Review: Dole Queues and Demons
Bodleian Library, £19.99
Dole Queues and Demons is a good tool for campaigners who want to learn how to get a political message across. The book reflects on advertising campaigns from the beginning of last century until as recently as last year. In the old days, the messages were simple, sometimes very offensive and very direct. Posters at the beginning of the century played on racist stereotypes, such as a 1909 image of ‘Chinaman’. Nowadays, messages are more sophisticated and the designs more elaborate.
Most striking are the posters from the late fifties to the mid sixties. In this period, the colours and designs were very pop and colourful. One example of this is the 1955 ‘Shout it from a million new housetops’ poster. Another poster, from 1962, is divided in two. While the top portion says: ‘go AHEAD’, the bottom part says only: ‘go Conservative’. The colours are limited to pink and dark purple – a very feminine approach.
The cut of these illustrations and the words they supported were free and not framed anymore as in the past. A 1951 poster says simply: ‘Cut out Government waste. VOTE CONSERVATIVE’. This poster is again divided in two and the image is very Andy Warhol: a top creamy colour against an acid orange display, and two black hands holding a pair of shears. All this suggests a will to break with everything - the past, the stereotypes and old ideas.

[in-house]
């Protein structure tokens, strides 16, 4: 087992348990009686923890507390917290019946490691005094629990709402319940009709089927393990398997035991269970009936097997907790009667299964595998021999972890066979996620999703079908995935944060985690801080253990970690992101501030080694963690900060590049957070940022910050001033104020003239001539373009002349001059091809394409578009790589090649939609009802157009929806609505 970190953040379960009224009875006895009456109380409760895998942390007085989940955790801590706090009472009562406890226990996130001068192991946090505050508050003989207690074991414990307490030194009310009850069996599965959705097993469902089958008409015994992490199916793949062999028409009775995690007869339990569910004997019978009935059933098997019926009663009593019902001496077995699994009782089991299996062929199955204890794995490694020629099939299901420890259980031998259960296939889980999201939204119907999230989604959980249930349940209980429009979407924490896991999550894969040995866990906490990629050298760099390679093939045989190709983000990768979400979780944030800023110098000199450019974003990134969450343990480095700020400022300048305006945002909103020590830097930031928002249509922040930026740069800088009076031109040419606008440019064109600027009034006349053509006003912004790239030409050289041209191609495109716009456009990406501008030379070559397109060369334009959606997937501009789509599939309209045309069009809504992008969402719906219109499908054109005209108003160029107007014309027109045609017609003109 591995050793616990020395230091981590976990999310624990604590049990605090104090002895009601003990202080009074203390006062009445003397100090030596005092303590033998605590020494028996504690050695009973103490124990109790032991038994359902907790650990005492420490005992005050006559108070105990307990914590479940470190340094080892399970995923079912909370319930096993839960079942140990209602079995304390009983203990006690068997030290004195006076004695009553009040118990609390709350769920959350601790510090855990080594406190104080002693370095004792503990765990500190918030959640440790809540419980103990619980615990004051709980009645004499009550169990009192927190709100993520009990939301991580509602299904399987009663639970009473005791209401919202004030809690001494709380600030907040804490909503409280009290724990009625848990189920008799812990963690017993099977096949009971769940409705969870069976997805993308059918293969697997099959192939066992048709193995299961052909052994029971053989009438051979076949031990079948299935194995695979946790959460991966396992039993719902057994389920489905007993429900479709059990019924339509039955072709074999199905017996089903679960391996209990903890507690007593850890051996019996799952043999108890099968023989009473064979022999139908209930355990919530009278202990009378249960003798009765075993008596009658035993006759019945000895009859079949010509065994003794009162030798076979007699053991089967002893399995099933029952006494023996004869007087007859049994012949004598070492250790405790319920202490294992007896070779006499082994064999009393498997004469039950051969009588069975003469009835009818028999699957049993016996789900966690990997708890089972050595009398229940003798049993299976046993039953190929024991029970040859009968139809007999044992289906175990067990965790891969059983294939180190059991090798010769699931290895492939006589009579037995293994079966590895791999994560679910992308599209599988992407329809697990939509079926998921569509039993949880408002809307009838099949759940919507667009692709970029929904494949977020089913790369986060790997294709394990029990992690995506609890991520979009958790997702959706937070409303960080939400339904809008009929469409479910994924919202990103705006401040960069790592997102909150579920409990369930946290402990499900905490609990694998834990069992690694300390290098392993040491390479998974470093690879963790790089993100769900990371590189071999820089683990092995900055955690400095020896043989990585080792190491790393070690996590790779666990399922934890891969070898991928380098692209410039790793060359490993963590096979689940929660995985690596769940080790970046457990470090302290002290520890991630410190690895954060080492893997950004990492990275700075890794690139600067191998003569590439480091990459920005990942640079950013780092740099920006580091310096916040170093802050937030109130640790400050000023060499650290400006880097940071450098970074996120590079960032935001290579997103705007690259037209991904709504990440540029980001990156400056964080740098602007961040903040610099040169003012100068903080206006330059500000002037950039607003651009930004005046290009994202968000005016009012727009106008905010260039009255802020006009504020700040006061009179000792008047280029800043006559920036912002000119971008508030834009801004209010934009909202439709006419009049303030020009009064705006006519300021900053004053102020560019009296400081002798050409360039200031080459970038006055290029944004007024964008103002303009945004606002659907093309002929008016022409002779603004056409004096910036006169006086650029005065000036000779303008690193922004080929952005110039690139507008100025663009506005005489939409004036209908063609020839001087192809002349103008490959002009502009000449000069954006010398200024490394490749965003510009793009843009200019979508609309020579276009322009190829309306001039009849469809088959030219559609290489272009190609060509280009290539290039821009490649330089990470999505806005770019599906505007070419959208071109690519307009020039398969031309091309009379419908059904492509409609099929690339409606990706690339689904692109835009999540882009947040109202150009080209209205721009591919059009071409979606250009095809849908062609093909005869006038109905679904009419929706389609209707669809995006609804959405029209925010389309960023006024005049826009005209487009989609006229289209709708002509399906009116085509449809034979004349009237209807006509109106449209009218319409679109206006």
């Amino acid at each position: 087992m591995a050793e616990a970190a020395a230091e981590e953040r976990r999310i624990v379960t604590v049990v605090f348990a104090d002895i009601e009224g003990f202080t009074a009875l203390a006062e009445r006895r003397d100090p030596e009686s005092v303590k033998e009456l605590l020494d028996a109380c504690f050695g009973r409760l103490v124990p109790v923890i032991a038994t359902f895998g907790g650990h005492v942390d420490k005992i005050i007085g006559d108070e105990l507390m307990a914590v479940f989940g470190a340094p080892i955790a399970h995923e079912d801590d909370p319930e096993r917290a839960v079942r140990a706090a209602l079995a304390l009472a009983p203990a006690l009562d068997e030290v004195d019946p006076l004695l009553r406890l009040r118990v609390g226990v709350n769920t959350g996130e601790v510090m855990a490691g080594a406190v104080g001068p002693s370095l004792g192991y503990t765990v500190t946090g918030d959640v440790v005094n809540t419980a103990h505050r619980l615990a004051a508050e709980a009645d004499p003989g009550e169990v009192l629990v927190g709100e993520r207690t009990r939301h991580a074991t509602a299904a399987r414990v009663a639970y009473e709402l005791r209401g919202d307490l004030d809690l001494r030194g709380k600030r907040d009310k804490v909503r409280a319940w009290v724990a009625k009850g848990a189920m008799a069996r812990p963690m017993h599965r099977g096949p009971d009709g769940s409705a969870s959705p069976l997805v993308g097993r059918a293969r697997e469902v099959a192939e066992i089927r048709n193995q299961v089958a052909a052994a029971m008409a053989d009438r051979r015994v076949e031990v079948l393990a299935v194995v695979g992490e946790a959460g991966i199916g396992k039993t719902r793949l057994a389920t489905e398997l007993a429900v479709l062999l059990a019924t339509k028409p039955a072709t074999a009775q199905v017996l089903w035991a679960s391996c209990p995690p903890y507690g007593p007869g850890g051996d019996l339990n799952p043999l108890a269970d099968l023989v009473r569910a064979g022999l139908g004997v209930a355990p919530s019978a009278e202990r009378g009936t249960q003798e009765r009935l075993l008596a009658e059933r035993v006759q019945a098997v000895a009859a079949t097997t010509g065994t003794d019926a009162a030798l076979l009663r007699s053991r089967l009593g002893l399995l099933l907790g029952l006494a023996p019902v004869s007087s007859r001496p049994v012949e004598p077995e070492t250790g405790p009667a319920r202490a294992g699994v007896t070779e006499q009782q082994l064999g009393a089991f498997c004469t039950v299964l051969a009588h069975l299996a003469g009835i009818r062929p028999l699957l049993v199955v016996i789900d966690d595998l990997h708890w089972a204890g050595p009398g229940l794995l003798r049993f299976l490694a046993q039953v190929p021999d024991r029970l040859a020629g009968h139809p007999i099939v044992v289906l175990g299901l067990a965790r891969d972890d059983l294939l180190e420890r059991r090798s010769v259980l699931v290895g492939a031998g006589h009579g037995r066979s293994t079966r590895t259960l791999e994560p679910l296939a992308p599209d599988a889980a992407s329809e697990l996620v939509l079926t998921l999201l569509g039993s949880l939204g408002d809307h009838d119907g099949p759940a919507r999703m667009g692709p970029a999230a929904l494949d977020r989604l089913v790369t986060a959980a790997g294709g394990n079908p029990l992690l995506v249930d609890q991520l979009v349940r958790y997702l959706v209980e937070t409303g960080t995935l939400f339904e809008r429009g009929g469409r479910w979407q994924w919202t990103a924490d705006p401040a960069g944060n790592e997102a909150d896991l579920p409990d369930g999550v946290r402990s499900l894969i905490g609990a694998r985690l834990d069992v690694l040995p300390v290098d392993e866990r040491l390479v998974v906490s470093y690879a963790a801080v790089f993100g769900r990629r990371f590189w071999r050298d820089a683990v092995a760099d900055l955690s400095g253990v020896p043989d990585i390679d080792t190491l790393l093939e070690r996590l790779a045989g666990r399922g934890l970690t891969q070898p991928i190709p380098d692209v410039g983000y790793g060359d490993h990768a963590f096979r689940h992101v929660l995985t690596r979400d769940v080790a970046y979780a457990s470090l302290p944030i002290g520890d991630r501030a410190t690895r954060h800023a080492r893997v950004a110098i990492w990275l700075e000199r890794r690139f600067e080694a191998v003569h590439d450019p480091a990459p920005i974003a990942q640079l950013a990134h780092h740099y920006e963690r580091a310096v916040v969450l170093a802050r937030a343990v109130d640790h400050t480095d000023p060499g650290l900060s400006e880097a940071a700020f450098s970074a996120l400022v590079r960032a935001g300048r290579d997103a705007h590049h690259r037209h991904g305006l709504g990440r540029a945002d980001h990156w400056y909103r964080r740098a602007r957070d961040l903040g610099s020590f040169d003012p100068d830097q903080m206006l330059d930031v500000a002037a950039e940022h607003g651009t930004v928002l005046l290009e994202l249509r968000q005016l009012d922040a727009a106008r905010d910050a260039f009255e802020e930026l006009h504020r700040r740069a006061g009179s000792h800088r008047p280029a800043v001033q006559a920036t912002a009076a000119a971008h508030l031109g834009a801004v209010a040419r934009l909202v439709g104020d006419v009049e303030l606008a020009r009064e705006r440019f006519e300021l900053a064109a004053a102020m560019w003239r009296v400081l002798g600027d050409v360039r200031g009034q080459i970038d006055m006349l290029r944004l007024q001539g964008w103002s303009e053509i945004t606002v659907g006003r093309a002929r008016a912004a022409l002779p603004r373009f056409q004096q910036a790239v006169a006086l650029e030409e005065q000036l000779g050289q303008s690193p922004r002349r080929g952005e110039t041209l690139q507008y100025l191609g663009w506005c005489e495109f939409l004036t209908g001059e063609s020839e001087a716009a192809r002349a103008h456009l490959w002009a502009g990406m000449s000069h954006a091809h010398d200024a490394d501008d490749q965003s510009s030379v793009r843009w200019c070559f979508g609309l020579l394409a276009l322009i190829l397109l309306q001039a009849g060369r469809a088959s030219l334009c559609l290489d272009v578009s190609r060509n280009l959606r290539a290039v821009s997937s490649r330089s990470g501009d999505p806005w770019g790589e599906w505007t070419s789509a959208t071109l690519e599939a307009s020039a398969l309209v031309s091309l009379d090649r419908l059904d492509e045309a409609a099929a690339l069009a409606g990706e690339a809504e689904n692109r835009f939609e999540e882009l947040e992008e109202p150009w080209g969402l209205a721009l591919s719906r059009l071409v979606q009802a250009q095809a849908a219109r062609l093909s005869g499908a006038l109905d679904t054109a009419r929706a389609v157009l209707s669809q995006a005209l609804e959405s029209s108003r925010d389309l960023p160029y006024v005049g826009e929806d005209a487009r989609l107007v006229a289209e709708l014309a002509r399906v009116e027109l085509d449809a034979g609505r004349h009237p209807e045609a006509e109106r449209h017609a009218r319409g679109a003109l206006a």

In politics, negative campaigns are common, and political posters are no exception. Similarly, each party uses only a few words to sell its doctrine, principles and morals, and this is reflected in the book.
Spanning the period 1909 to 2010, Dole Queues and Demons includes around 200 posters, chosen from over 700 posters held in the archive, making it a great resource for campaigners keen to learn more about capturing the public vote. The posters can be elaborate, especially when a party is trying to launch a new logo. Indeed, during the Conservative 2007 campaign, the logo may even have taken predominance over the message.
Some campaign images were created by chance. According to Ball, the idea for the famous Conservative poster of Tony Blair with demonic eyes was formed when a member of staff in the Conservative Central Office just placed evil eyes on top of Tony Blair’s face… by accident.